Is climate change to blame for B.C. sockeye collapse?

Wildlife News

 

Updated: Thu Dec. 10 2009 08:37:32

The Canadian Press

Food-poor, predator-rich ocean waters caused by climate change likely played a significant role in decimating millions of sockeye salmon in British Columbia's Fraser River ahead of what was supposed to be a bumper year, says a scientific think tank.

A group of more than 20 ocean and ecology experts gathered in Vancouver this week to discuss possible explanations for this year's salmon collapse and announced their assessment on Wednesday, saying they want to keep the issue afloat with a judicial inquiry approaching.

Last month, Prime Minister Stephen Harper appointed a B.C. Supreme Court judge to probe the collapse of the stocks, but the scientists say there's much work that can be done in the meantime.

The group recommended improved forecasting, more ocean-based marine research and a more precautionary approach to fisheries management.

"It's really important that we don't just sit back and do nothing for 18 months while the inquiry is unfolding," said Mark Angelo, chair of the Pacific Fisheries Resource Conservation Council.


The group recommended improved forecasting, more ocean-based marine research and a more precautionary approach to fisheries management.

"It's really important that we don't just sit back and do nothing for 18 months while the inquiry is unfolding," said Mark Angelo, chair of the Pacific Fisheries Resource Conservation Council.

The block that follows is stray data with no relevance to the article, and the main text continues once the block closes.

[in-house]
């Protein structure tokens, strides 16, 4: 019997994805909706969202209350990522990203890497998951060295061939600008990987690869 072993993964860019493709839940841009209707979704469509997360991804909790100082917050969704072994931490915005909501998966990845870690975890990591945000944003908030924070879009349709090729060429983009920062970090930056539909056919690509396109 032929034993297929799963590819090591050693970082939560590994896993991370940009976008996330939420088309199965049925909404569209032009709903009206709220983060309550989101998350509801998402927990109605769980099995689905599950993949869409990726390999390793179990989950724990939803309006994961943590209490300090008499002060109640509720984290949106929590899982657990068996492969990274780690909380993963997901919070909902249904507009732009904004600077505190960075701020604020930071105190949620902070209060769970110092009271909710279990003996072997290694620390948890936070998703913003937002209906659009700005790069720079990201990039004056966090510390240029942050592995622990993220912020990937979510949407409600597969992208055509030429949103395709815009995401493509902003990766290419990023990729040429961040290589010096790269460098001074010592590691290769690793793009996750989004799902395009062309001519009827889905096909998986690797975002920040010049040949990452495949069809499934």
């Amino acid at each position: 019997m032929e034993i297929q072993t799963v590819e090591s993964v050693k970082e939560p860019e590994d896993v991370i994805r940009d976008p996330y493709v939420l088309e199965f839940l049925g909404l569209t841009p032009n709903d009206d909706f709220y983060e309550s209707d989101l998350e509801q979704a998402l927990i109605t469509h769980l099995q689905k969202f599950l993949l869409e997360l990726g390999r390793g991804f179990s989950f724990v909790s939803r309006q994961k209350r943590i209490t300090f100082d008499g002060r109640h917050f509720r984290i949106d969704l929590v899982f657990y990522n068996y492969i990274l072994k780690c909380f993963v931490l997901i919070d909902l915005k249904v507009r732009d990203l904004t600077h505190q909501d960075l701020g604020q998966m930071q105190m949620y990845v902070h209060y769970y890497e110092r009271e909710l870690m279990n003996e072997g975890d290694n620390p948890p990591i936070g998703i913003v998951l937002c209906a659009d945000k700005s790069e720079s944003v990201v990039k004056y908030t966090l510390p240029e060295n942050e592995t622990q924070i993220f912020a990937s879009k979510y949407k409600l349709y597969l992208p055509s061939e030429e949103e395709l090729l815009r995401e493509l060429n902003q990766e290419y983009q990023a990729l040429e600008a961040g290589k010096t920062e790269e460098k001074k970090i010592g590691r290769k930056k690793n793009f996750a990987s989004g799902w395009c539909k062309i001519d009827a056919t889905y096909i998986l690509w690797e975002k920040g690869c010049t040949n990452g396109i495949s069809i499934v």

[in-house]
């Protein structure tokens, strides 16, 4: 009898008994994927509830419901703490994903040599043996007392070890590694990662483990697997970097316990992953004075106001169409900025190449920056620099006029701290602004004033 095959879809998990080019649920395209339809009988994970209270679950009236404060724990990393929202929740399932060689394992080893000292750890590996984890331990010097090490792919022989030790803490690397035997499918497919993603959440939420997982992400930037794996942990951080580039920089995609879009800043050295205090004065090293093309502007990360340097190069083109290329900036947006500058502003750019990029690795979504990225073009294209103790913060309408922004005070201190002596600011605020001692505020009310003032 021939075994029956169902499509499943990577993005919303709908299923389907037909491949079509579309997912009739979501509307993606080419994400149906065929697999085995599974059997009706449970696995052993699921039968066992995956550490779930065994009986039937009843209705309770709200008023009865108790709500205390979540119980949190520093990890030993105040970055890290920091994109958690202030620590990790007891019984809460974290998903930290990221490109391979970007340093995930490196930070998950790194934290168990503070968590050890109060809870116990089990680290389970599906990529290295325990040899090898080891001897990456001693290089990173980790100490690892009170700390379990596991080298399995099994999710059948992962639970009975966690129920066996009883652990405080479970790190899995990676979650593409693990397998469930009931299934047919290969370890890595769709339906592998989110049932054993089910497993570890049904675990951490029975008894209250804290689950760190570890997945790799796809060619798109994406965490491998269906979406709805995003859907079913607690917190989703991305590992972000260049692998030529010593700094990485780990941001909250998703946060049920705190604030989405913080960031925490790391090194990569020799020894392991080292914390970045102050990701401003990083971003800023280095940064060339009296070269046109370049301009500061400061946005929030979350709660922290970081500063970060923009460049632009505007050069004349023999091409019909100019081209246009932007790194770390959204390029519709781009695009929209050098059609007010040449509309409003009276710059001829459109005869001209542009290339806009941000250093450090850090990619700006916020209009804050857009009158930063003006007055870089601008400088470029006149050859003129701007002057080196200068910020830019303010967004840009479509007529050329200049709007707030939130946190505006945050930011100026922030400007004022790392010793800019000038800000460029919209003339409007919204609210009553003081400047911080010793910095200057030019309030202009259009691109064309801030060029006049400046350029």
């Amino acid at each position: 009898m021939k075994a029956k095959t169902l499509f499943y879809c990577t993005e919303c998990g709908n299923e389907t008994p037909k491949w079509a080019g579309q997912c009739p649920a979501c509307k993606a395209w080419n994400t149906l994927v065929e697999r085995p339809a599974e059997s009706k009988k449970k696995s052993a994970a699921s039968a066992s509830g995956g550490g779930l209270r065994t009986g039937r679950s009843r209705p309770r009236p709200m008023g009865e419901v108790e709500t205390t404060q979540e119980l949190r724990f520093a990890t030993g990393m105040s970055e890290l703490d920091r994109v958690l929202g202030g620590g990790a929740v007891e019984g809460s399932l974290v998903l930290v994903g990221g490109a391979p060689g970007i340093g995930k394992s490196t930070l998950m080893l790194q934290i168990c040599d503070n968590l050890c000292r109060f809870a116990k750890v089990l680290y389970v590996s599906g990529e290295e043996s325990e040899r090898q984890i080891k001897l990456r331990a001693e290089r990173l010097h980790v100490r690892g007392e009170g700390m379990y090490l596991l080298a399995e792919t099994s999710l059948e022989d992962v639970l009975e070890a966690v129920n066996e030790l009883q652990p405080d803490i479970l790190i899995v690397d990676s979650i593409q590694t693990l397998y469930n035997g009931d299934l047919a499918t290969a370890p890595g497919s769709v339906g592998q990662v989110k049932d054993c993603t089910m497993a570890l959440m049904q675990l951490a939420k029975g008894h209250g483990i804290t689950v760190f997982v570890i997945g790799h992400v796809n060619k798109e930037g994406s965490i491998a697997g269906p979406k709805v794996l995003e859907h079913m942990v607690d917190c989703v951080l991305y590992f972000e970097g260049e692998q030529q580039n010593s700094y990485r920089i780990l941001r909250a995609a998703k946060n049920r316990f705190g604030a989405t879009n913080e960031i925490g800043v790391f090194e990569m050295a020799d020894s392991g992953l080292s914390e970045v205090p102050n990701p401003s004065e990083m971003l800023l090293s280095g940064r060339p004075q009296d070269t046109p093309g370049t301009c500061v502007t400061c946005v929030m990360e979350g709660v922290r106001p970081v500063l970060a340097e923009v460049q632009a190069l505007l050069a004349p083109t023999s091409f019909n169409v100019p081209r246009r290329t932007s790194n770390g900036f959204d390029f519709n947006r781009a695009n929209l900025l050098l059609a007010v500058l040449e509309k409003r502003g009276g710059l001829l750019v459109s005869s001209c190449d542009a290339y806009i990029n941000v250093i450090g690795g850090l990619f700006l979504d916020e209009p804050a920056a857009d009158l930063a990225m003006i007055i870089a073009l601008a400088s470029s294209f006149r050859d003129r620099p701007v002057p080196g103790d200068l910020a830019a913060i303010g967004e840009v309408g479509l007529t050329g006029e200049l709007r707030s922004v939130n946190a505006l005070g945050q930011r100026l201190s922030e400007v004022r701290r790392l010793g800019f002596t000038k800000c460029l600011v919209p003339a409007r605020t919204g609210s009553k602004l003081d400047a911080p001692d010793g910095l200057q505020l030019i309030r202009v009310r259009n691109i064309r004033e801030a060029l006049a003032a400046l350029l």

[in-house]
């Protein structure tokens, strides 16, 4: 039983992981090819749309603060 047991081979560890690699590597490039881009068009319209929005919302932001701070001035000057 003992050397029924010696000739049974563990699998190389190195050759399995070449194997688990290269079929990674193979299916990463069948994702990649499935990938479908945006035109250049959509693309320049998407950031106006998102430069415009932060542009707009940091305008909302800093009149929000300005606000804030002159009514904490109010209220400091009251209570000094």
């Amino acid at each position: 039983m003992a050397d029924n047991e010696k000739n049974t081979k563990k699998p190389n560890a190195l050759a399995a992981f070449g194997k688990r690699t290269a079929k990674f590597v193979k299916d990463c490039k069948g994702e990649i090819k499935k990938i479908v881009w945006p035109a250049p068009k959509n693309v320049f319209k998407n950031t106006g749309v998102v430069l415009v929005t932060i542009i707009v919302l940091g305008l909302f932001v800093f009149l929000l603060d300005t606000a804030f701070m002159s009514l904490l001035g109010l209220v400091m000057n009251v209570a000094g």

The federal Fisheries Department had estimated more than 10 million sockeye would return to the Fraser River this year, but only about one tenth of that figure showed up.

That huge shortfall forced the closure of commercial fisheries along the Fraser, as well as aboriginal food fisheries for First Nations in the area.

Using their combined expertise and as much official data they could gather, the scientists concluded the missing sockeye likely vanished when they were still young and migrating towards the sea.

They suggested that in either late spring or early summer of 2007, ocean conditions probably hurt the fish's chances of survival.

"If you're looking at warmer temperatures and a lack of food, that could well be a cause of mortality for large numbers of fish," Angelo said.

However, the group didn't rule out other factors, including fish farms or pollution.

 

 More to the story:

www.ctvbc.ctv.ca/servlet/an/local/CTVNews/20091210/bc_salmon_climate_change_091210/20091210

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